True’s Beaked Whales, Mesoplodon mirus, are named from Frederick W. True, a curator at the Smithsonian Institution (the World’s largest museum and research complex situated in Washington D.C.), who first described the species from an animal that stranded on a beach in North Carolina, USA.
- Latin name : Mesoplodon mirus
- Suborder : Odotonceti
- Family: Ziphiidae
- Length : up to 6 meters
- Weight : up to 1.4 tons
- Dive time : up to 60 minutes
- Dive depth: up to 1000 meters
- IUCN Status: Data deficient
Color: Dark to brownish grey on the back, lighter on the flanks and belly. The melon and head are typically lighter, and a dark patch appear around the eyes.
Head: Bulbous head with a short rostrum.
Fins: Small falcate dorsal fin at the two-thirds of the back.
Teeth: A pair of teeth on the tip of the lower jaw (mature male).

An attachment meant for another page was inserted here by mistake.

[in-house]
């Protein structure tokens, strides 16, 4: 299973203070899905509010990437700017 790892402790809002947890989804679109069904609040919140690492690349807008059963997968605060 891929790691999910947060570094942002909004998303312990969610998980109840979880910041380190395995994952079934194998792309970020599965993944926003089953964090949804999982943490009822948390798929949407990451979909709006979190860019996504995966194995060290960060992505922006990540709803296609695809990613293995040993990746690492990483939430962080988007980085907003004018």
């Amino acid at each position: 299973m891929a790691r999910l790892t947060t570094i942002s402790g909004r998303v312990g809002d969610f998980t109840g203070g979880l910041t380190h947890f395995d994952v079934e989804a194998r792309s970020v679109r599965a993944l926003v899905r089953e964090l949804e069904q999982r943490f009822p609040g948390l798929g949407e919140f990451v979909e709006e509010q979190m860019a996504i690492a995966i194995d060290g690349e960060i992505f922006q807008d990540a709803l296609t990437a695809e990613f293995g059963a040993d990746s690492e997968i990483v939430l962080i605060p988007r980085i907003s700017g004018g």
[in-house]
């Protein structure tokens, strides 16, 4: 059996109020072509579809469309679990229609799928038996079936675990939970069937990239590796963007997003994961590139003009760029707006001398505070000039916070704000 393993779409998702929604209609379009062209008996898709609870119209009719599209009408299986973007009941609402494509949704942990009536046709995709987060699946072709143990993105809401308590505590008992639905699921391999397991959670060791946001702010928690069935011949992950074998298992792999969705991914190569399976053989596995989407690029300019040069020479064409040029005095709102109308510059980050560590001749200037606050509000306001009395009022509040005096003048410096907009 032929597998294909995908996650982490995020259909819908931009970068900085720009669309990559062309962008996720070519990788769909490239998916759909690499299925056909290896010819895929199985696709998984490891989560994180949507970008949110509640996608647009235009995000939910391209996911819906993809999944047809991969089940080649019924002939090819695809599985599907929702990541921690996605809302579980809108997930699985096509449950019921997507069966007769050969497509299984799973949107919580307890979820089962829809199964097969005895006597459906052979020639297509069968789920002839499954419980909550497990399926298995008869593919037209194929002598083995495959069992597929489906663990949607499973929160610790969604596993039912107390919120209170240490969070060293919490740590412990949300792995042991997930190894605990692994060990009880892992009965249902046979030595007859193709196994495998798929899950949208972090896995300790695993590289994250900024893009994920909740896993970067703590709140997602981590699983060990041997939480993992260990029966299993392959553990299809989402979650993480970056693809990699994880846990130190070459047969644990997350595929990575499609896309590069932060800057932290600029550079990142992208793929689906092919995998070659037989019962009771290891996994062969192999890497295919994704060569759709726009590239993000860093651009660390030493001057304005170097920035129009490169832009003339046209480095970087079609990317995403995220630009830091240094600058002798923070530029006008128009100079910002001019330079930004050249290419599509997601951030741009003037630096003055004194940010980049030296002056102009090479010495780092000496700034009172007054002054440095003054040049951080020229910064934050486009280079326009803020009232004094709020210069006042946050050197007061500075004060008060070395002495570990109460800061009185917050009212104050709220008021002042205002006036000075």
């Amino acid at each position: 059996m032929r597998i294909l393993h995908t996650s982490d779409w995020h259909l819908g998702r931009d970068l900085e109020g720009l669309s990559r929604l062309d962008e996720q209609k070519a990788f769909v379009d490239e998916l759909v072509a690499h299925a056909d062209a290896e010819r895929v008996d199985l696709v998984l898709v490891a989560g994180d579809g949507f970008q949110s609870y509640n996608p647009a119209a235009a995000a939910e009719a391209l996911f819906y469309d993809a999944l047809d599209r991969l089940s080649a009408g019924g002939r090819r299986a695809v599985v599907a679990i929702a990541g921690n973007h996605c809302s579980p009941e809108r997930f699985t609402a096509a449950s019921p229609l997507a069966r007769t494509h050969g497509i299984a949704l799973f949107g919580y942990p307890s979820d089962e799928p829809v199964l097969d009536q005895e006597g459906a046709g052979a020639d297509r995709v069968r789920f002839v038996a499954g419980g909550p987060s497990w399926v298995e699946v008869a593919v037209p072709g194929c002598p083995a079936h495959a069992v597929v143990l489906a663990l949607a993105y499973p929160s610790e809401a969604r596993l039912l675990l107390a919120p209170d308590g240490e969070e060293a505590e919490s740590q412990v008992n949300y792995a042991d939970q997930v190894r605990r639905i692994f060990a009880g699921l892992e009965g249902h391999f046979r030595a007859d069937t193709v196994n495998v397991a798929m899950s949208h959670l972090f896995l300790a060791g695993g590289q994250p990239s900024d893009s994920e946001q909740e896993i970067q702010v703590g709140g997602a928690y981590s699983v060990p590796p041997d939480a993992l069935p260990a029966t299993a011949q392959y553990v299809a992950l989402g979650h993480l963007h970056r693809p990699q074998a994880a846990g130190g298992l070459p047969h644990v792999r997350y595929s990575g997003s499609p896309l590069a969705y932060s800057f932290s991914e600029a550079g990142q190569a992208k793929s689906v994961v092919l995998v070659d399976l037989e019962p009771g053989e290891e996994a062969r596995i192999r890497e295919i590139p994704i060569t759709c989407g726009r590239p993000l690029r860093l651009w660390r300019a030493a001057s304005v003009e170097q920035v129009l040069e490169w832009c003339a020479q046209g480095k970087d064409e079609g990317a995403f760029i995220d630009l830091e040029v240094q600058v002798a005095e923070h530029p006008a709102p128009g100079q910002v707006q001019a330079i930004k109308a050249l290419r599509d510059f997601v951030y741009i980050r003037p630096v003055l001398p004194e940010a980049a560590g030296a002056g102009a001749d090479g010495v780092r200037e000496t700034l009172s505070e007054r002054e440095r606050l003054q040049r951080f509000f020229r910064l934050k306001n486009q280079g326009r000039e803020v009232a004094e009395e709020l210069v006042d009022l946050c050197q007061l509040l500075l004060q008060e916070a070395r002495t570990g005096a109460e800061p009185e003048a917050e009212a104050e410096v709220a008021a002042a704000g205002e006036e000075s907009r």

True’s Beaked Whales mainly feed on different species of squids. The occasionally eat fish and crustaceans. Prey is captured by suction feeding.
Sexual maturity is reached at the length of 5 meters. At birth, calves measure around 2.5 meters in length. Very little is known about their True’s Beaked Whale reproduction.
Often seen in small group of 3-4 individuals or by pairs. From scarring visible on the skin, it seems that there is sparring interaction between mature males most likely related to mating competition.
Little is known about True’s Beaked Whale vocalizations, they are probably also use echolocation to detect the prey. As other species of Mesoplodon genus, True’s Beaked Whales are unobtrusive when emerging and probably use acoustic crypsis to avoid detection by predators.